Epigenetic signatures of starting and stopping smoking
Daniel L McCartney,
Anna J Stevenson,
Robert Francis Hillary,
Mairead L. Bermingham,
Stewart W Morris,
Alison D Murray,
Heather C Whalley,
David J Porteous,
Peter M Visscher,
Andrew M McIntosh,
Kathryn L Evans,
Ian J Deary,
Riccardo E Marioni
Posted 28 Aug 2018
bioRxiv DOI: 10.1101/402453 (published DOI: 10.1016/j.ebiom.2018.10.051)
Posted 28 Aug 2018
Background: Multiple studies have made robust associations between differential DNA methylation and exposure to cigarette smoke. But whether a DNA methylation phenotype is established immediately upon exposure, or only after prolonged exposure is less well-established. Here, we assess DNA methylation patterns in current smokers in response to dose and duration of exposure, along with the effects of smoking cessation on DNA methylation in former smokers. Methods: Dimensionality reduction was applied to DNA methylation data at 90 previously identified smoking-associated CpG sites for over 4,900 individuals in the Generation Scotland cohort. K-means clustering was performed to identify clusters associated with current and never smoker status based on these methylation patterns. Cluster assignments were assessed with respect to duration of exposure in current smokers (years as a smoker), time since smoking cessation in former smokers (years), and dose (cigarettes per day). Results: Two clusters were specified, corresponding to never smokers (97.5% of whom were assigned to Cluster 1) and current smokers (81.1% of whom were assigned to Cluster 2). The exposure time point from which >50% of current smokers were assigned to the smoker-enriched cluster varied between 5-9 years in heavier smokers and between 15-19 years in lighter smokers. Low-dose former smokers were more likely to be assigned to the never smoker-enriched cluster from the first year following cessation. In contrast, a period of at least two years was required before the majority of former high-dose smokers were assigned to the never smoker-enriched cluster. Conclusions: Our findings suggest that smoking-associated DNA methylation changes are a result of prolonged exposure to cigarette smoke, and can be reversed following cessation. The length of time in which these signatures are established and recovered is dose dependent. Should DNA methylation-based signatures of smoking status be predictive of smoking-related health outcomes, our findings may provide an additional criterion on which to stratify risk.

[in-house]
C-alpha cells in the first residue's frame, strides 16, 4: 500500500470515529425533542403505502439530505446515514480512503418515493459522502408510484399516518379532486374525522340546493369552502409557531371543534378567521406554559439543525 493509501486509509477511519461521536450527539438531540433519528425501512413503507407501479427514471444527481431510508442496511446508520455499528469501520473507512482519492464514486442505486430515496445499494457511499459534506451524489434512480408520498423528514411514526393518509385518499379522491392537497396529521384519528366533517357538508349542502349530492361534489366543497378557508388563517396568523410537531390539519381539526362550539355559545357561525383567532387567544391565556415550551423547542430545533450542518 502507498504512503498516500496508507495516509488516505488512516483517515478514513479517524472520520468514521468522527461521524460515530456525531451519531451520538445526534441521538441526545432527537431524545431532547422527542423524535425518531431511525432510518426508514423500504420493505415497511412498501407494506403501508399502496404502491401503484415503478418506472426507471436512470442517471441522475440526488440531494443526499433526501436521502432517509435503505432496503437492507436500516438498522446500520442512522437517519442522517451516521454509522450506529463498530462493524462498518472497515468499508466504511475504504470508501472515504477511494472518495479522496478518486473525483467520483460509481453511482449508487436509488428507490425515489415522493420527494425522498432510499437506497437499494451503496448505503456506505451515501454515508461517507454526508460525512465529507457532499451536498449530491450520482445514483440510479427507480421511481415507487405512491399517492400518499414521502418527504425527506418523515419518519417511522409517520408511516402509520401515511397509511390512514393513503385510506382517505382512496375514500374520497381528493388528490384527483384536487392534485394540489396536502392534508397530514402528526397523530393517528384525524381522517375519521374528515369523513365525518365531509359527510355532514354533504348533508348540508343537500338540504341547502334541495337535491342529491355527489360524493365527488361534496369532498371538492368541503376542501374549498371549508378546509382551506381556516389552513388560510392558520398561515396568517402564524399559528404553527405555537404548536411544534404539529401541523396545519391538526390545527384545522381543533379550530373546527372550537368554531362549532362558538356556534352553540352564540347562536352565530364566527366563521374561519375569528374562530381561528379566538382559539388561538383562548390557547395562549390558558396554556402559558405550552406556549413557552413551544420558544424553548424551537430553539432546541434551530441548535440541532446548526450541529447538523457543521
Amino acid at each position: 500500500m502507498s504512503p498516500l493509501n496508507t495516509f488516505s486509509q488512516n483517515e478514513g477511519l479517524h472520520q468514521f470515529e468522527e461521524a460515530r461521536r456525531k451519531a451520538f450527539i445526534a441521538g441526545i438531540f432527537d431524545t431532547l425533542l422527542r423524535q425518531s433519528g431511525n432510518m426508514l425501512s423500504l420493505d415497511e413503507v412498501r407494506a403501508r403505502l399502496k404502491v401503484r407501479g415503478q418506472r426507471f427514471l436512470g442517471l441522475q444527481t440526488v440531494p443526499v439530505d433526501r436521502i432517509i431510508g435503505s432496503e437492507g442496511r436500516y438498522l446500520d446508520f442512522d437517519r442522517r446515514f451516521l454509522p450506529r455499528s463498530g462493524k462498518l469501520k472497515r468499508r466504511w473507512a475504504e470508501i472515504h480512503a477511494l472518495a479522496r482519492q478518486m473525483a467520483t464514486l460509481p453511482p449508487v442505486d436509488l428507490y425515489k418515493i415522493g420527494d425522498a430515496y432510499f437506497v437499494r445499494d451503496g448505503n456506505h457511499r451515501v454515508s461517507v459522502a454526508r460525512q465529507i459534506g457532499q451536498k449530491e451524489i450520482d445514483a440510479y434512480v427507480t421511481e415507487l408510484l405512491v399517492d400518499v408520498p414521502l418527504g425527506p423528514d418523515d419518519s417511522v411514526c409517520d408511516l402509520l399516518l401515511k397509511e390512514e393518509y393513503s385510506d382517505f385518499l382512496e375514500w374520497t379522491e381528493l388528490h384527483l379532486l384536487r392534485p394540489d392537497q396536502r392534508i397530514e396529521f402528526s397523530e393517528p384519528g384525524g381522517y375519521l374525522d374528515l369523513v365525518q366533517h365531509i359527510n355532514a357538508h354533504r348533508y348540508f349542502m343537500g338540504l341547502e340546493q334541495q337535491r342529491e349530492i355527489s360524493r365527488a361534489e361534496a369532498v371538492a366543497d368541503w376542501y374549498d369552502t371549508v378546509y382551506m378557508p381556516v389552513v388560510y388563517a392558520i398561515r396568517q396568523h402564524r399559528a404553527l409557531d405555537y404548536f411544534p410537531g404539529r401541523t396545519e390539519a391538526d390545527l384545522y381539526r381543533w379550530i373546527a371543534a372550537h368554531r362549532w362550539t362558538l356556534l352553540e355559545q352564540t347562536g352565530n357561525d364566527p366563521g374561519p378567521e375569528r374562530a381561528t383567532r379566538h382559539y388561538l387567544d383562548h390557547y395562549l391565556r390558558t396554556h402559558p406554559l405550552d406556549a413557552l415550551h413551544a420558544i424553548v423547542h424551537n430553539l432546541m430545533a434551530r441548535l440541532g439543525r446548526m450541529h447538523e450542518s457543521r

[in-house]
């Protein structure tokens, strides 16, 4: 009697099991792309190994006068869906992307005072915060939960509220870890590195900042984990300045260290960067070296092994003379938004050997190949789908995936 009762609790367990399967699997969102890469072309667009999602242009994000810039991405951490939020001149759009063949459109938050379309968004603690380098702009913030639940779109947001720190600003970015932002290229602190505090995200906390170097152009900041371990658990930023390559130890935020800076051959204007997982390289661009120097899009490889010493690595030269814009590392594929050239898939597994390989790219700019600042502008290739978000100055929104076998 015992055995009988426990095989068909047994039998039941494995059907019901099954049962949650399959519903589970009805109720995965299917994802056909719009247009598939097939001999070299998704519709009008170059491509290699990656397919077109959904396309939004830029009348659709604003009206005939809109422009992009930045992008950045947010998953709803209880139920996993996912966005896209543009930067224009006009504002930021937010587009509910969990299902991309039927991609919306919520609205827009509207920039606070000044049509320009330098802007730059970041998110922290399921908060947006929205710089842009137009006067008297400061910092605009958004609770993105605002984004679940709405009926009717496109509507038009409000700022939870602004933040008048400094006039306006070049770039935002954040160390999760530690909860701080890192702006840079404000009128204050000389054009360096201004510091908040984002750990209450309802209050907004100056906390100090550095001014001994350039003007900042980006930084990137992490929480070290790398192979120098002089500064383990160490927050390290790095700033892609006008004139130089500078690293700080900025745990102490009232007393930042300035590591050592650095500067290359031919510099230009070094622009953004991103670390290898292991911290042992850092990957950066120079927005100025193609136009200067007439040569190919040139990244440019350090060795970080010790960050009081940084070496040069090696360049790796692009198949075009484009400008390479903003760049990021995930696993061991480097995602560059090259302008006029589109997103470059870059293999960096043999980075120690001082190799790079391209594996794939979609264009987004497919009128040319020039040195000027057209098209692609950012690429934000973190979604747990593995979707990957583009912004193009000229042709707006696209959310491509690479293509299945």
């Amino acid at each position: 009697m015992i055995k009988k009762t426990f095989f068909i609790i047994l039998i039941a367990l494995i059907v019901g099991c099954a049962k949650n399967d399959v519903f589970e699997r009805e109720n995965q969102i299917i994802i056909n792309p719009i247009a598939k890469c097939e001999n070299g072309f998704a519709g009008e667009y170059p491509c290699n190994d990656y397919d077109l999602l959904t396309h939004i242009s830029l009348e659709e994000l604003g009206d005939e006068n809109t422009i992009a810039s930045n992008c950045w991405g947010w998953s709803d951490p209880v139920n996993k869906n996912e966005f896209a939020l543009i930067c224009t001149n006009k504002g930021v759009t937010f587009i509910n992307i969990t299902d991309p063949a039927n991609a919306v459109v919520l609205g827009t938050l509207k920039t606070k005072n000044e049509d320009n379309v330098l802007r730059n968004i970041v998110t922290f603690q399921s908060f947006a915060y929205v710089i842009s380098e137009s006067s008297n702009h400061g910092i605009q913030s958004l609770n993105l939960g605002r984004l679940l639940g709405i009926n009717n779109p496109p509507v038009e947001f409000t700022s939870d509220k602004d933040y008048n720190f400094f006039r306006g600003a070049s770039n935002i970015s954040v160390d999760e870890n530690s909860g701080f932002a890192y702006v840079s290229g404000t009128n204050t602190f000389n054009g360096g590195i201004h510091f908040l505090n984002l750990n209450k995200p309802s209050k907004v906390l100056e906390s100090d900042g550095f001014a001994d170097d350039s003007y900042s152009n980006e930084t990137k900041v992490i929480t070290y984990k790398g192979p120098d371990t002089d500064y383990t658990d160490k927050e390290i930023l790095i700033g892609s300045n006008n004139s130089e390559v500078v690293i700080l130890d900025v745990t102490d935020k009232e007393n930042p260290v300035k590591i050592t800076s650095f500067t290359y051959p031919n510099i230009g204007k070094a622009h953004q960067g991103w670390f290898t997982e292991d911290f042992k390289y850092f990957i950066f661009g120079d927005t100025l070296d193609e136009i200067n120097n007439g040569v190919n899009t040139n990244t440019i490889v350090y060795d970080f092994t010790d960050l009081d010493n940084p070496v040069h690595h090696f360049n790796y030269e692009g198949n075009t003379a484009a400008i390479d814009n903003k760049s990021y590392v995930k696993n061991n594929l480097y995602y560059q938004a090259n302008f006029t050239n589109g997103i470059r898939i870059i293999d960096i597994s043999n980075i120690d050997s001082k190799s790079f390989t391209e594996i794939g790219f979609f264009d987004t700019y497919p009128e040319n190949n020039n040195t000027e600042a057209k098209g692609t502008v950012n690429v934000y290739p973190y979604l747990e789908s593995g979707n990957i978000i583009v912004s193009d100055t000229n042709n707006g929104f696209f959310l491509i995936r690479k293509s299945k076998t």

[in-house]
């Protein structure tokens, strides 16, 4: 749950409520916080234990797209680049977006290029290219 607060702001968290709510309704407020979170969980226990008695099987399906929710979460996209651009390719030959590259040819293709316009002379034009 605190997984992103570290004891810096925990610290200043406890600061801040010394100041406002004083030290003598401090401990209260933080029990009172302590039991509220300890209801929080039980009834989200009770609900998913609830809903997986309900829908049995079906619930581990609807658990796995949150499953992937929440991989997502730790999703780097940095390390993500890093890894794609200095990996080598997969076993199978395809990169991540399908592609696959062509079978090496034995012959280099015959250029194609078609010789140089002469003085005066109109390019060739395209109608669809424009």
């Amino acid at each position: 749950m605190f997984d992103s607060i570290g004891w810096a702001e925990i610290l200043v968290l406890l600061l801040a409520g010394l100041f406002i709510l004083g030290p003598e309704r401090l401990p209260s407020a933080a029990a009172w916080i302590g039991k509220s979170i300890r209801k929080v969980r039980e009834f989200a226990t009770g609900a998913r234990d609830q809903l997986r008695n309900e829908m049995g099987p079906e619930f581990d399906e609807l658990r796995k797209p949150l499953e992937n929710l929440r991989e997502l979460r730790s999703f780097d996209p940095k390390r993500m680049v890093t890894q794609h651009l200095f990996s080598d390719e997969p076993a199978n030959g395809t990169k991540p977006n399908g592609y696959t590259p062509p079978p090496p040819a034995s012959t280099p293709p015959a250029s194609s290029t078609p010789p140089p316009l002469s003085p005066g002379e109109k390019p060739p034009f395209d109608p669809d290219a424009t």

- Downloaded 286 times
- Download rankings, all-time:
- Site-wide: 83,523
- In genomics: 5,397
- Year to date:
- Site-wide: 113,684
- Since beginning of last month:
- Site-wide: 76,839
Downloads over time
Distribution of downloads per paper, site-wide
- 27 Nov 2020: The website and API now include results pulled from medRxiv as well as bioRxiv.
- 18 Dec 2019: We're pleased to announce PanLingua, a new tool that enables you to search for machine-translated bioRxiv preprints using more than 100 different languages.
- 21 May 2019: PLOS Biology has published a community page about Rxivist.org and its design.
- 10 May 2019: The paper analyzing the Rxivist dataset has been published at eLife.
- 1 Mar 2019: We now have summary statistics about bioRxiv downloads and submissions.
- 8 Feb 2019: Data from Altmetric is now available on the Rxivist details page for every preprint. Look for the "donut" under the download metrics.
- 30 Jan 2019: preLights has featured the Rxivist preprint and written about our findings.
- 22 Jan 2019: Nature just published an article about Rxivist and our data.
- 13 Jan 2019: The Rxivist preprint is live!